With a little grit, the right roadmap, and a pinch of dedication, you can make your dreams of skydiving certification a reality. Will getting your skydiving license be easy? Not necessarily. Will it be the most rewarding challenge you’ve ever undertaken? Undoubtedly.
As someone who has worked within the industry and walked the path from tandem skydiver to licensed skydiver, I’m well acquainted with what it takes to get that precious A License stamp. Want the inside scoop? Well, I’m happy to share. Here’s how to get your skydiving certification.
Before you embark on the journey to get your skydiving certification, you need to decide if you really want it. Becoming a certified solo skydiver isn’t going to happen overnight. You’ll have to seriously commit resources like time and money to the endeavor. Which leads us to the two questions a skydiving center gets asked most often about skydiving certification: How much will it cost to become a certified skydiver? And how long will it take to get skydiving certification?
The cost of your skydiving certification will depend on the number of jumps it takes for you to pass each Accelerated Freefall (AFF) level. Because this will vary from person to person, it’s difficult to give a hard and fast figure. If you were to pass each level the first time and pay jump by jump, the total cost of AFF Phase 1 (which covers your first jump course through category E-3) and AFF Phase 2 (which covers Category F through your check dive) will cost $3,760. If you are able to take advantage of package pricing by paying for your phases in full rather than level by level, the total cost will be $3,370—a savings of nearly $400.
The amount of time it takes to achieve skydiving certification will come down to how much time you can give. Are you able to come out every weekend and some weekdays or just once a month? Some individuals are able to knock out everything they need for skydiving certification in three months. For others, the timeline is closer to a year. On average, it takes 4-6 months to complete all the requirements and receive an A License.
Skydive Carolina utilizes the United States Parachute Association’s Integrated Student Program to train students in an AFF Program. In this curriculum, skydiving students are taught the essential freefall and canopy skills that they will need to become competent licensed skydivers.
The syllabus is broken down into jumps within eight categories (A-H). The completion of jumps within these categories works toward the 25 total skydives that are required to obtain an A skydiving license. In addition to the 25 required jumps, to receive skydiving certification, an individual will also need to learn to pack a parachute, demonstrate the freefall skills they have learned on a final “check-dive”, as well as pass a written and oral exam.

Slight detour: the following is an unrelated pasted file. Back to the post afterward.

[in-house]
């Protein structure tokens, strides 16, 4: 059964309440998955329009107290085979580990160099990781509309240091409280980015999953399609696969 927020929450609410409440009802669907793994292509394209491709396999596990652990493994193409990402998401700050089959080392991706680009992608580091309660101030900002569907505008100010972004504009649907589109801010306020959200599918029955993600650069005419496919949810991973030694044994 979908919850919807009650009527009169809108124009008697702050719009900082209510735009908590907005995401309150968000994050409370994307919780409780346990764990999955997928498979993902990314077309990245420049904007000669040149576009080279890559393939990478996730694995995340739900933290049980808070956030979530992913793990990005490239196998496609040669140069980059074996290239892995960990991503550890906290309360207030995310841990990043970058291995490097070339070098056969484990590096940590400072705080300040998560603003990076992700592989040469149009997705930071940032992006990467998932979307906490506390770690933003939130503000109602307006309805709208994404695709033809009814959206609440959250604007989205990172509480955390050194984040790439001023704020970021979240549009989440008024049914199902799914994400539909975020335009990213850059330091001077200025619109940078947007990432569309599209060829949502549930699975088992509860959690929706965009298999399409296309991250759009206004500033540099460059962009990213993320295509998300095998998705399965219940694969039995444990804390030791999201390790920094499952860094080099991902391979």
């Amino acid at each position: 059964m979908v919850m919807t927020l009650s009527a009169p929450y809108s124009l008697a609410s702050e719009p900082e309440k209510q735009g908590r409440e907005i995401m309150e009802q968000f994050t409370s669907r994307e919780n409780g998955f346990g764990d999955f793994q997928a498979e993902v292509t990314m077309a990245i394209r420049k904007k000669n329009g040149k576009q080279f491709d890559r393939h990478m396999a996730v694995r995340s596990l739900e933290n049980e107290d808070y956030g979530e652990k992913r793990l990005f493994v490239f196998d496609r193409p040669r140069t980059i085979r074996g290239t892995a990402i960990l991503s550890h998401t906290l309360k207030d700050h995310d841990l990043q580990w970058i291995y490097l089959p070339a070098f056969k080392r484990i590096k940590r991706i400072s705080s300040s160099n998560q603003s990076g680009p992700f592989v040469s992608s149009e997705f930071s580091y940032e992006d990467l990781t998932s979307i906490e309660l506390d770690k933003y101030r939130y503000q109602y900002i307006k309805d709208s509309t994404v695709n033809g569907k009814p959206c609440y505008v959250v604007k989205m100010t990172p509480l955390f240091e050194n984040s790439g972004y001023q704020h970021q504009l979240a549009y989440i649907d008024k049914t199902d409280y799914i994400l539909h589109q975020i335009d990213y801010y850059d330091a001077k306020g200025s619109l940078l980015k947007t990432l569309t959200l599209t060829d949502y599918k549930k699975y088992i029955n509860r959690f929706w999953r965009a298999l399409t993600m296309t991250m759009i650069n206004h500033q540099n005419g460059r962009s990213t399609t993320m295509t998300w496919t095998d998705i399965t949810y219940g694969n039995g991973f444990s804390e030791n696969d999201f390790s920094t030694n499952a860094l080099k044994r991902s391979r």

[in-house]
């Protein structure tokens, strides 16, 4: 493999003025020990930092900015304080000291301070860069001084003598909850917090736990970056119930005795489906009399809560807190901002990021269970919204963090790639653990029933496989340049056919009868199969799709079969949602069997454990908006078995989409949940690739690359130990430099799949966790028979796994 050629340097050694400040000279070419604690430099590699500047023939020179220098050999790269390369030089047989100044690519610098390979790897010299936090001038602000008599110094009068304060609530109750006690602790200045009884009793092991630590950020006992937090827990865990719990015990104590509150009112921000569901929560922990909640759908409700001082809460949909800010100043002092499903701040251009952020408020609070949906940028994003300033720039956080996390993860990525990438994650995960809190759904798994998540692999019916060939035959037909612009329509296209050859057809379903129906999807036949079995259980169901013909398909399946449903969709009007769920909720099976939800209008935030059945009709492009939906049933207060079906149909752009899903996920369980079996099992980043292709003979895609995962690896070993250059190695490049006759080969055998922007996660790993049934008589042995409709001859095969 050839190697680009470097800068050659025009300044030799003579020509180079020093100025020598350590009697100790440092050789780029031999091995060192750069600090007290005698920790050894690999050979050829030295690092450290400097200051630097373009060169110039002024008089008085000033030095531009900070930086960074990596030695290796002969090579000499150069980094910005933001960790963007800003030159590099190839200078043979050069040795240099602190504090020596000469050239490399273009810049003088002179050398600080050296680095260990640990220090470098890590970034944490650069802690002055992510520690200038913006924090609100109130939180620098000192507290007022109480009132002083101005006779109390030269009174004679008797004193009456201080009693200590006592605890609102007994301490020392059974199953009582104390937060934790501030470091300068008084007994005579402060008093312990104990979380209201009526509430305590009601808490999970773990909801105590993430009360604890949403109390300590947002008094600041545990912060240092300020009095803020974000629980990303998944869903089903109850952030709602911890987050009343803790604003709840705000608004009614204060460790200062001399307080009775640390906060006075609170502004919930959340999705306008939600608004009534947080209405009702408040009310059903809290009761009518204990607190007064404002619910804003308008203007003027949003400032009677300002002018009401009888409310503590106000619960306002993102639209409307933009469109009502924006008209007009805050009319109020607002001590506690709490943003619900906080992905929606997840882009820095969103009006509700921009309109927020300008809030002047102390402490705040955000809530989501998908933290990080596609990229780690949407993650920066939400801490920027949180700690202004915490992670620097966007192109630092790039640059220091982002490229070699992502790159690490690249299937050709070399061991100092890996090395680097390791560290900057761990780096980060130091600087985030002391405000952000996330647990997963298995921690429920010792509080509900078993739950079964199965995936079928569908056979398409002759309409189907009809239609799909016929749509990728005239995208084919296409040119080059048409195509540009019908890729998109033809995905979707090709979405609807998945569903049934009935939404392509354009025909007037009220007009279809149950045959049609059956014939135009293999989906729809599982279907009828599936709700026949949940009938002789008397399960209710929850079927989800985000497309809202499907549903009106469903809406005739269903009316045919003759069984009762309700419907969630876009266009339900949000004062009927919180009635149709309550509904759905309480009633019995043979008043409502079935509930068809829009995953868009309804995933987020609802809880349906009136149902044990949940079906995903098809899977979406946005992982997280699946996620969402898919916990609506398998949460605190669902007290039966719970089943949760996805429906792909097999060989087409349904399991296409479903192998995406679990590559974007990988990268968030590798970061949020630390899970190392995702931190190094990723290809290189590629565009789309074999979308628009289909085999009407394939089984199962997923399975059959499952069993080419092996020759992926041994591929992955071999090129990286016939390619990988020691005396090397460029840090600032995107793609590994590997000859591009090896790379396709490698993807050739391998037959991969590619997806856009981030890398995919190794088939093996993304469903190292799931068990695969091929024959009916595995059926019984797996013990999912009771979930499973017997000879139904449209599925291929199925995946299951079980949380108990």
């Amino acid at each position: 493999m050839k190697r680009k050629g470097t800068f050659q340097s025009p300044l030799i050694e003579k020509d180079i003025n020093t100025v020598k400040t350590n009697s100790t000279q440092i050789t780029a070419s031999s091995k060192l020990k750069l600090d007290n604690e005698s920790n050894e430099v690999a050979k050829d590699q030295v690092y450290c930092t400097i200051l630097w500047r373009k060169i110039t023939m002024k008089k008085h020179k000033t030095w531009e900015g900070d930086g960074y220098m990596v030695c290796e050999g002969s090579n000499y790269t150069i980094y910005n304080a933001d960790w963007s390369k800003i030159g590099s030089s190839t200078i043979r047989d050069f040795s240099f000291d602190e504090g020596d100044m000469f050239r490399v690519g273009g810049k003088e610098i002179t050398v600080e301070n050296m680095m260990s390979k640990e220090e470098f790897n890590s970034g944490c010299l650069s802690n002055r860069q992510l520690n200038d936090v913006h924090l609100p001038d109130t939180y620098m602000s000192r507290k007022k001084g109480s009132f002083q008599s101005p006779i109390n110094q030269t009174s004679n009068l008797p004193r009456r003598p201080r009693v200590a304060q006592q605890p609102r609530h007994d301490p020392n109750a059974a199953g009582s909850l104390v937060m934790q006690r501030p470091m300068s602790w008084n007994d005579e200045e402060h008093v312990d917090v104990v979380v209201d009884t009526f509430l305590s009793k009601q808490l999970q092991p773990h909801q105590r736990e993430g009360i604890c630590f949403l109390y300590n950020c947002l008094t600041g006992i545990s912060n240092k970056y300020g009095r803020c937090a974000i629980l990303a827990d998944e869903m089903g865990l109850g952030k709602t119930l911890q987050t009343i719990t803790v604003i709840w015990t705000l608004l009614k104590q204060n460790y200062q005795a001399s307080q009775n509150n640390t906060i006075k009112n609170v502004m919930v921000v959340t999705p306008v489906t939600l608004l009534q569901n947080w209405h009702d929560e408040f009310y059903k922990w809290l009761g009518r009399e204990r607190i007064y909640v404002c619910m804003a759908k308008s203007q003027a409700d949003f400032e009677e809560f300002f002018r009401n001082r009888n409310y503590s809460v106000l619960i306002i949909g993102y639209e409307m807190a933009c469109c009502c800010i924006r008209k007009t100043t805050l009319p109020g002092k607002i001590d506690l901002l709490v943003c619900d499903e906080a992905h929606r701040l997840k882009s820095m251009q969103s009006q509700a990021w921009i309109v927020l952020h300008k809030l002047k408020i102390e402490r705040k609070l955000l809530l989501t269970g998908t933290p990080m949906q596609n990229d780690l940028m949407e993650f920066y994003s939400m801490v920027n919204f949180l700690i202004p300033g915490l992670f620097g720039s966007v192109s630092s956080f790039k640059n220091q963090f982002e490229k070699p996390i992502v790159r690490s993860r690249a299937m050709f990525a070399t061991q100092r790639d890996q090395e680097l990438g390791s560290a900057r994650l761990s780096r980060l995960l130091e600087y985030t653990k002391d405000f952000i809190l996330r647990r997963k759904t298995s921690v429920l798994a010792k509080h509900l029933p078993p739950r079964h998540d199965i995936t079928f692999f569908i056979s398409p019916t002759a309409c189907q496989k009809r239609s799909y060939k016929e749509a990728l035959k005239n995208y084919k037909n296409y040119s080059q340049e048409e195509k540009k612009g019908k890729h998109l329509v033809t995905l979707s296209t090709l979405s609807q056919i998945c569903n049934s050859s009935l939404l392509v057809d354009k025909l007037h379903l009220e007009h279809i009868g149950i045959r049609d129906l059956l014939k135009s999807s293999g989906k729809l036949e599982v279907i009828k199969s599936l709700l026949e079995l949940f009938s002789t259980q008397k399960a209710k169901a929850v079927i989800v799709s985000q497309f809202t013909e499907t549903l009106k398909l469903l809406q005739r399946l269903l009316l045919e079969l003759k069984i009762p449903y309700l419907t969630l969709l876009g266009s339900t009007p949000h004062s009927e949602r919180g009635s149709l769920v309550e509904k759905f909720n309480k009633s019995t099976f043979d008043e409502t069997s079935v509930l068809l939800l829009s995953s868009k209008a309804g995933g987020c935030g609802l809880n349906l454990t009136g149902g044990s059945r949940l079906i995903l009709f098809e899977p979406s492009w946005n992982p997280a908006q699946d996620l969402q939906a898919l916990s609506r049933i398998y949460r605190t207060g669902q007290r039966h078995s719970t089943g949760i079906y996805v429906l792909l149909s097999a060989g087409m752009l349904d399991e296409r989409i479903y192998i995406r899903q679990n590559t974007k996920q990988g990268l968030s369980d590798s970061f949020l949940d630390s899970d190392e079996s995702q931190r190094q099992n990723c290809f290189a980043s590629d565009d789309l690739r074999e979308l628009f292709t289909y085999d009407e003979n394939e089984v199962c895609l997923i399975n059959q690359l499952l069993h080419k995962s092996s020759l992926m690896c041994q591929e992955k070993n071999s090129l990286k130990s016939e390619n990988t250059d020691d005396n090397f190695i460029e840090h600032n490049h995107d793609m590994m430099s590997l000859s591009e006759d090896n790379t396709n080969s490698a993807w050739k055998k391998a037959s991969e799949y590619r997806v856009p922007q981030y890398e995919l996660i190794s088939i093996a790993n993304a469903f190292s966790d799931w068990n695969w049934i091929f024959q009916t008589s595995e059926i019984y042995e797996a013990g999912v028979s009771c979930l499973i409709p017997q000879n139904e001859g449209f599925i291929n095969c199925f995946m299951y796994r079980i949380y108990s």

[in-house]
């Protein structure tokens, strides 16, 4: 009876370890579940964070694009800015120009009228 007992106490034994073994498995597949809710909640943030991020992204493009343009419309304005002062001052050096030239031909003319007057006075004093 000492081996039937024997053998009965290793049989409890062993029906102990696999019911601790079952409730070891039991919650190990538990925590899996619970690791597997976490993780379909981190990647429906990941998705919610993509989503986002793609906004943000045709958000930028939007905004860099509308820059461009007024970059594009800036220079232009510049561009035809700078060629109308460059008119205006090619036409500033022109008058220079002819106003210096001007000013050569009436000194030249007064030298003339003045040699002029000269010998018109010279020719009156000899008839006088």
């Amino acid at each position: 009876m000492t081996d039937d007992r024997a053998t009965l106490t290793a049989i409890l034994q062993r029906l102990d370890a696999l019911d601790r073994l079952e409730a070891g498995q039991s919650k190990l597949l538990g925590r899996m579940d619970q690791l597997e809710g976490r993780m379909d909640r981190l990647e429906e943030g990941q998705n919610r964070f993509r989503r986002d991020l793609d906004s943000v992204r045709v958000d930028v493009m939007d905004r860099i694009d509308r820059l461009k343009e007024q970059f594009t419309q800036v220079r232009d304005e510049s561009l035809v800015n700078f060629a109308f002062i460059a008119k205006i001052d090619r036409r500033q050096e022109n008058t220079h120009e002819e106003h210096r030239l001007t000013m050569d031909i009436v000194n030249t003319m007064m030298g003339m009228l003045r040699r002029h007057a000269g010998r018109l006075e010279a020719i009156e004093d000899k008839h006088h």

If you’ve decided learning to skydive is something you are ready to tackle, your first step, logistically speaking, is to schedule your first jump course.
The first jump course involves 6-8 hours of a mix of hands-on and in-classroom training that will teach you about the parachute gear and how it works, correct freefall body position, identifying and handling emergency procedures, and flying the canopy. Following successful completion of the course, you will make a skills evaluation tandem skydive with a multi-rated skydiving instructor to demonstrate the skills necessary to move on toward your Category A level one skydive aka your first solo skydive!
It’s time to shine! Even if you’ve accrued a few tandem skydives by now, your first solo skydive will be in a league all its own. Truly, the first solo skydive is a pivotal moment in your skydiving journey: it is when things start getting really real.
On your first solo skydive, you are no longer attached to a multi-rated skydiving instructor. Rather, you will be sporting your own parachute and jumping with two freefall instructors alongside you. These instructors will hold on to grips on your jumpsuit to help assist you as you exit the aircraft. During this skydive, you’ll need to demonstrate altitude awareness, a stable freefall body position, and the deployment of your own parachute. Once you are under canopy, a member of the ground crew will use a wireless radio to provide you with additional instructions, if needed, to navigate to the landing area.
After your landing and the triumphant whoops, hollers, and high-fives that follow, you will sit down with your instructor to review your freefall video, debrief the skydive, and learn what your next steps will be.
Now, it’s just a matter of crossing things off the A license “to-do” list. Each category within the skydiving A license program will teach you increasingly intricate freefall skills like forward and backward movement, fall rate changes, and some fun maneuvers like barrel rolls and flips! Additionally, as you progress, you will continue to learn and demonstrate parachute maneuvers to prove that you can safely traverse from the sky to the ground. As you near the end of your skydiving certification progression, you will then need to work with a certified parachute rigger to learn to pack a parachute.
Finally, once you have learned to pack a parachute, completed your required exams and check dive, and accrued 25 jumps, you’ll be the proud recipient of a USPA Skydiving A License!
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